Drake Software blog for tax pros, covering tax, IRS news, and more

Essential Business Insurance for Tax Preparation Firms

One of the most critical errors in managing a tax preparation firm is failure to properly insure the business against losses and lawsuits.  

There are a number of reasons why tax preparers might under-insure their businesses.  They may believe that having policies for general liability and errors & omissions is all they require.  They may work out of a home office and believe that their homeowner’s policy covers them.  Or they may simply believe that their company is too small for anyone to bother suing it. 

All of these and many other insurance myths may be the fastest path to financial ruin. 

Insureon, a leading online insurance platform for small businesses and the fastest-growing insurance company in Inc.'s annual "Inc. 500" report for 2014, suggests that there are six types of insurance policy that every tax preparation firm should have.  These are: 

·         General Liability Insurance for Accountants, Tax Preparers, and Finance Professionals.  In the unlikely event that a third party should claim that you or one of your employees caused them physical injury or damaged their property, you could be facing an expensive litigation process. General Liability Insurance can help you manage these claims by paying for your legal defense, including reimbursement fees and lost income compensation.  Many companies and client contracts require that accountants carry General Liability Insurance to reduce their own amount of financial risk. 

·         Professional Liability Insurance/ Errors & Omissions Coverage.  An accounting mistake can cause significant and costly complications for your clients, which may lead to a lawsuit. If this happens, legal costs can increase rapidly. Bookkeeping or accounting malpractice risk is a very important reason why every tax preparer, accountant, and finance professional needs professional liability coverage.  Errors and Omissions Insurance covers you and your tax preparation business if one of your clients claims that your work caused them a financial detriment. Examples may include failing to file a return on time or making technical errors. If a lawsuit begins, you will be spending a good deal of time and money on your legal defense.  Professional Liability Insurance pays for your legal defense, any income lost due to your inability to work, and other specified costs. If you are legally required to compensate for losses, your Professional Liability Insurance will cover that award as well.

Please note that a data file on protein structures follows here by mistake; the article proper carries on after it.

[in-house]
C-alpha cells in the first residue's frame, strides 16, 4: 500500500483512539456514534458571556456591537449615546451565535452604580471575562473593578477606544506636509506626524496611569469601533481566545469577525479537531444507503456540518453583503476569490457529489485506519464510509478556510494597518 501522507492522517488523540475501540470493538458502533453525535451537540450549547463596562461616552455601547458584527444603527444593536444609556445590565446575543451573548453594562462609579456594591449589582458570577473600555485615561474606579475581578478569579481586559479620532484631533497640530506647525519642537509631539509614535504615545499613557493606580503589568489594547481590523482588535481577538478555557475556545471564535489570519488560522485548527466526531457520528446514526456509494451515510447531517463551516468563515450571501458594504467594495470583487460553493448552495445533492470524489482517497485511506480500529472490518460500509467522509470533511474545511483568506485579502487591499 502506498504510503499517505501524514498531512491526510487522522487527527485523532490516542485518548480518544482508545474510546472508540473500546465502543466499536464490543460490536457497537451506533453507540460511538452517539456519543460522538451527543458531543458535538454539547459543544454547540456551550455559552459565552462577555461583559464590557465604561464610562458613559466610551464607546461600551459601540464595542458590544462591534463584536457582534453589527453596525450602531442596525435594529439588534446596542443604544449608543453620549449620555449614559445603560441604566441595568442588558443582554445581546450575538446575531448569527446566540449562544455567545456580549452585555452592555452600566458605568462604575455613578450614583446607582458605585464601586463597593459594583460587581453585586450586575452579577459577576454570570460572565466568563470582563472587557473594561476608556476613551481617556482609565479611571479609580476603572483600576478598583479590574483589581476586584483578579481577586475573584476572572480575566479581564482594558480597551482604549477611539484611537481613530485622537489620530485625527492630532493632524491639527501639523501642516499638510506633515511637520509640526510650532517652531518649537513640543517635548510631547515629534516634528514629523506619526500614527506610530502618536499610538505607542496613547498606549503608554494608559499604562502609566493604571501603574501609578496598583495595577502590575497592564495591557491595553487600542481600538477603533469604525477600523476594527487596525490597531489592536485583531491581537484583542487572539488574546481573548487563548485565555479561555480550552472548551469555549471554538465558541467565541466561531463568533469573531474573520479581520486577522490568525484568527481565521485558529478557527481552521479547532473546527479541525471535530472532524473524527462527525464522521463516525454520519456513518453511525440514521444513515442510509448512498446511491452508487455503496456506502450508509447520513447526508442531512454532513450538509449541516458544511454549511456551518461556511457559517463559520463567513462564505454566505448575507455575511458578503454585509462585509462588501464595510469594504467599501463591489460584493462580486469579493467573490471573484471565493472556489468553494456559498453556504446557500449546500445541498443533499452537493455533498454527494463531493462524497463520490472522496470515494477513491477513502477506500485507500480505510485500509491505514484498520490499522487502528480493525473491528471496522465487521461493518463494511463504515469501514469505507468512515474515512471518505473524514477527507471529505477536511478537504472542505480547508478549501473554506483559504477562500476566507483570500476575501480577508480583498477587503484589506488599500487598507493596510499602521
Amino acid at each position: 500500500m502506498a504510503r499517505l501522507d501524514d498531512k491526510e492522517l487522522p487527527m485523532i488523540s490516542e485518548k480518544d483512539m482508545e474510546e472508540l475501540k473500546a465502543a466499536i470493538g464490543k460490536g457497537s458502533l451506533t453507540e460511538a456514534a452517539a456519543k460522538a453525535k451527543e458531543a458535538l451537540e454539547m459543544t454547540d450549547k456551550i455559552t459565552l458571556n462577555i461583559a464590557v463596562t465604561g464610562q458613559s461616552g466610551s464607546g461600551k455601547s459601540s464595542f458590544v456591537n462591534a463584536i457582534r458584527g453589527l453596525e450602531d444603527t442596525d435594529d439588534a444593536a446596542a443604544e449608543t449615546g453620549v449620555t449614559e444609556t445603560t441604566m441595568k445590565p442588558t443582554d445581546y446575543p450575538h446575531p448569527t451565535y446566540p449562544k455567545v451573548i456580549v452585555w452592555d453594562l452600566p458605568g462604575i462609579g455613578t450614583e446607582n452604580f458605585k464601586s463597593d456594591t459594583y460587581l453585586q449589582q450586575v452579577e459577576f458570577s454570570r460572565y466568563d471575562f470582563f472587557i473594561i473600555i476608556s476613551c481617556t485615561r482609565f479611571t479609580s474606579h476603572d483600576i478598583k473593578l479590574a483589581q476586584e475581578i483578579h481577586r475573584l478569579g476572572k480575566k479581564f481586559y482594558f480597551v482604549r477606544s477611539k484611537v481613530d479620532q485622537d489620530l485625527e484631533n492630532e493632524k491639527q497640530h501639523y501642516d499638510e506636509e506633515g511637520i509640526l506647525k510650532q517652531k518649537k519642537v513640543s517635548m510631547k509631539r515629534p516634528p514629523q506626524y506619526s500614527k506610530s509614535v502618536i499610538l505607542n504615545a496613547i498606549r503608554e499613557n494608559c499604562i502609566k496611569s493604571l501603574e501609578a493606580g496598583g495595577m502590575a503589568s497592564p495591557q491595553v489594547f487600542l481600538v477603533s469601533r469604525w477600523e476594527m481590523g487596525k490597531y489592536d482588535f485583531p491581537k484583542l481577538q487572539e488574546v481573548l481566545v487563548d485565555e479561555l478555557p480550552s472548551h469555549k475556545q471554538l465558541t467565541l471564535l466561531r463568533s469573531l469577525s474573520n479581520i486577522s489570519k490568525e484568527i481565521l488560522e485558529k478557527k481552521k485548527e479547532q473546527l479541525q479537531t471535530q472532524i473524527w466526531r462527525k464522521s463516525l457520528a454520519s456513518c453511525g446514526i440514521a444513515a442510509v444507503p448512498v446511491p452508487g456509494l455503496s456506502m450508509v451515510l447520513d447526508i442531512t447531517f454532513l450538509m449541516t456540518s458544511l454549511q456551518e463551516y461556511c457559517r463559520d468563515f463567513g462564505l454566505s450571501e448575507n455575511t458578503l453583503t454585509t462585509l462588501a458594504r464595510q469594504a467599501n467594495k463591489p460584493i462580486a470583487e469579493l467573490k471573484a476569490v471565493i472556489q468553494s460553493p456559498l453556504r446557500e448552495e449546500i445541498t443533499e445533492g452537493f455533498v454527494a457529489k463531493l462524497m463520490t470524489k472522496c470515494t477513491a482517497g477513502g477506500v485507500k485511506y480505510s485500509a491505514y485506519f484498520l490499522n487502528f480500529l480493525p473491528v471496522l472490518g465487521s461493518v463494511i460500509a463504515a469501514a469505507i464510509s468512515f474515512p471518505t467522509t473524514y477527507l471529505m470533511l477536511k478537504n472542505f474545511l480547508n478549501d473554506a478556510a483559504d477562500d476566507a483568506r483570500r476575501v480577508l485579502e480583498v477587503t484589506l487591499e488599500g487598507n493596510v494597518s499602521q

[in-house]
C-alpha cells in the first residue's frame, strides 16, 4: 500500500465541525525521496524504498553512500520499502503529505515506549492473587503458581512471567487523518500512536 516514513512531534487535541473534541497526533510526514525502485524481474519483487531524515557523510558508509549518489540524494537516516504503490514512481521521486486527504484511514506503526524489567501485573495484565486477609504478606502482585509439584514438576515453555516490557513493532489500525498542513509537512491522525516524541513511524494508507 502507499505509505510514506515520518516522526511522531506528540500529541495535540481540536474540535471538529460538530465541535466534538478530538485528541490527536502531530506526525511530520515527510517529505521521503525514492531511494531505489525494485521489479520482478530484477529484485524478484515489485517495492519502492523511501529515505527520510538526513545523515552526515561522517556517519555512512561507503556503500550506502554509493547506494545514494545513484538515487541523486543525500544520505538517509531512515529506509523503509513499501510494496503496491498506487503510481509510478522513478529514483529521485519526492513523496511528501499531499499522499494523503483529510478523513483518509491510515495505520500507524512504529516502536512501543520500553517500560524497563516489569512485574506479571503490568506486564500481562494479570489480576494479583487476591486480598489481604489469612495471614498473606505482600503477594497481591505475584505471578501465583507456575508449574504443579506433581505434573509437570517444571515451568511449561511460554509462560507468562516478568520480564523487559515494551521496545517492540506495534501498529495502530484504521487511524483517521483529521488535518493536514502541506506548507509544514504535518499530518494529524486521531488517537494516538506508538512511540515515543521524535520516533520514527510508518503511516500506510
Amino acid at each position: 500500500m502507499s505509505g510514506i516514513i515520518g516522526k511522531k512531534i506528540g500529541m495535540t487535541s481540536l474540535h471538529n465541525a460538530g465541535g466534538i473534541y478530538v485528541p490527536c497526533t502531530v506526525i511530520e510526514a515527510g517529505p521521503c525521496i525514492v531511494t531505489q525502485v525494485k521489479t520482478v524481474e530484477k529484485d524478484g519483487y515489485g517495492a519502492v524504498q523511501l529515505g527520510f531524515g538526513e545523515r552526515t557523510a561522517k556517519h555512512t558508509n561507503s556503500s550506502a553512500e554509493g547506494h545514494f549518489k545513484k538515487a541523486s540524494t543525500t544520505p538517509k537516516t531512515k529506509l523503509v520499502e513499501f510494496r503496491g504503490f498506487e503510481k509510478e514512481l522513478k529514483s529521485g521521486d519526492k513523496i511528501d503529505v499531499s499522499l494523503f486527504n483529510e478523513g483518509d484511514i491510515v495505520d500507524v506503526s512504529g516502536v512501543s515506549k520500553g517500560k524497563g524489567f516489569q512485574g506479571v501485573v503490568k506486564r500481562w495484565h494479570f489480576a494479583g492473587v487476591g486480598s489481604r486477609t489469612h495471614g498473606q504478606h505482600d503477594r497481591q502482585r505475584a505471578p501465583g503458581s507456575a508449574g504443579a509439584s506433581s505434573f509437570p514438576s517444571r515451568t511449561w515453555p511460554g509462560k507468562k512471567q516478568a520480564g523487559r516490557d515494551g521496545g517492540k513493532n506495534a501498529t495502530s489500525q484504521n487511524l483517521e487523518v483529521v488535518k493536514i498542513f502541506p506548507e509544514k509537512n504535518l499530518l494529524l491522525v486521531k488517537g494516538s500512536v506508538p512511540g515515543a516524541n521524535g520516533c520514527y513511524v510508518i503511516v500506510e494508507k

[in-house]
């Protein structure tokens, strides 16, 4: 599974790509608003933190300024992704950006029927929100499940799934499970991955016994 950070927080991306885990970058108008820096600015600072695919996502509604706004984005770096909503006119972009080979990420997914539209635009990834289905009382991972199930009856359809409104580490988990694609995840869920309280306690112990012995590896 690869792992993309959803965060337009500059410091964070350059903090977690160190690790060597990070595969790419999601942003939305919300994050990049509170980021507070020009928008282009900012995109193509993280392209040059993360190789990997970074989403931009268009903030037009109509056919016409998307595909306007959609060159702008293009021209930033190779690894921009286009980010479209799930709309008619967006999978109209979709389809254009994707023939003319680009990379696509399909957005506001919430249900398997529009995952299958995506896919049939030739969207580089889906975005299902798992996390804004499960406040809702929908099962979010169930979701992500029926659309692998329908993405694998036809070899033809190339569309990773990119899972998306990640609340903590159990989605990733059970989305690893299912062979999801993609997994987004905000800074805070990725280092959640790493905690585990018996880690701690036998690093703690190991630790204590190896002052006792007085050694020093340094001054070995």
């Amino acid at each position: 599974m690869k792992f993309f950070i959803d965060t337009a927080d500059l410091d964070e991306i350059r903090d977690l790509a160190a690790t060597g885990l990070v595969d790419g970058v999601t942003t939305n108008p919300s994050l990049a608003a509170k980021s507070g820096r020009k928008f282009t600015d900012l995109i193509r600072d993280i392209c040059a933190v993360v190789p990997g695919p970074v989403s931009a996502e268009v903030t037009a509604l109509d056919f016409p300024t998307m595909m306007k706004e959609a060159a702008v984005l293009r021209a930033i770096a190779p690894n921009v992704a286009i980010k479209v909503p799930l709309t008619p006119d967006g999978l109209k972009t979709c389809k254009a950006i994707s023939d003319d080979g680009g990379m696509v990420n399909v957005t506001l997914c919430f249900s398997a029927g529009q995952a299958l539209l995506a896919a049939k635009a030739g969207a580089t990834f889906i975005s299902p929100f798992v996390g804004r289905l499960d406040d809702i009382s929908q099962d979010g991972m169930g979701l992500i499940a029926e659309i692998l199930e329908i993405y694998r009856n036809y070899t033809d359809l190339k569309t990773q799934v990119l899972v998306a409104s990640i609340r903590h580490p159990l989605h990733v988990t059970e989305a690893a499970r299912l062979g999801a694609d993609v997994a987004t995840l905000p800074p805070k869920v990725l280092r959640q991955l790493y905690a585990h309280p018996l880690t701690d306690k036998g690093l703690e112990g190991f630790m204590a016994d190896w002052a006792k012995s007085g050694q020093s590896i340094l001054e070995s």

·         Errors and Omissions Insurance policies.  These are generally doled out in allotments of $1 million with deductibles starting at $1,000. Coverage must be in force when any alleged incident occurs and also at the time the claim is filed in order for a covered party to collect benefits. As a result, we advise our clients to keep their policy in force even after an engagement is finished. 

·         Workers’ Compensation Insurance.  You may need Workers’ Compensation Insurance to cover any employees in the event of an injury on the job or suffer a work-related illness. Workers’ Compensation Insurance pays for employees’ medical expenses and accounts for some of their lost wages. As the business owner, you can also cover yourself for any injuries or illnesses sustained on the job.  Even though the risks of on-the-job injuries are typically low for tax preparers, most states mandate some level of Workers’ Comp coverage for your business. Be sure to check your state’s requirements. Some state directives may depend on the number of employees in the business, and in some instances you may even need to include independent contractors in your Workers’ Compensation package. 

·         Property Insurance / Business Owner’s Policy (BOP).  As a finance professional, you have a low probability of facing a dangerous work situation. BOP is a cost-saving, comprehensive policy that consists of a General Liability policy and Property Insurance

·         Umbrella Insurance / Excess Liability Coverage. An Umbrella Insurance policy is an easy way to boost coverage levels to meet client contract demands. Umbrella Insurance adds coverage to your existing General Liability Insurance policy.  For example, if your contract requires $500,000 in General Liability coverage, but your policy limit is $250,000, purchasing Excess Liability or Umbrella coverage will cover the additional amount.

·         Cyber Insurance against data loss and theft.  As tax preparers and their clients increasingly become the targets of identity thieves and hackers, this insurance is either included as part of the Property Insurance policy.  However, the tax preparer should evaluate whether this is sufficient to protect the firm. 

There’s another advantage to having adequate insurance coverage – fraudulent preparers won’t bother because they have no intention of being around long enough to be sued.  Having a strong array of insurance policies, and letting your clients know the depth of your coverage, is another hallmark of a professional.

admin taxing_subjects

The Taxing Subjects staff is proud to cover the latest in tax-industry-related news, from tax law and IRS updates to technology and business strategies. If you have questions about an article or just want to reach out to the Taxing Subjects staff, email comments@taxingsubjects.com.

comments powered by Disqus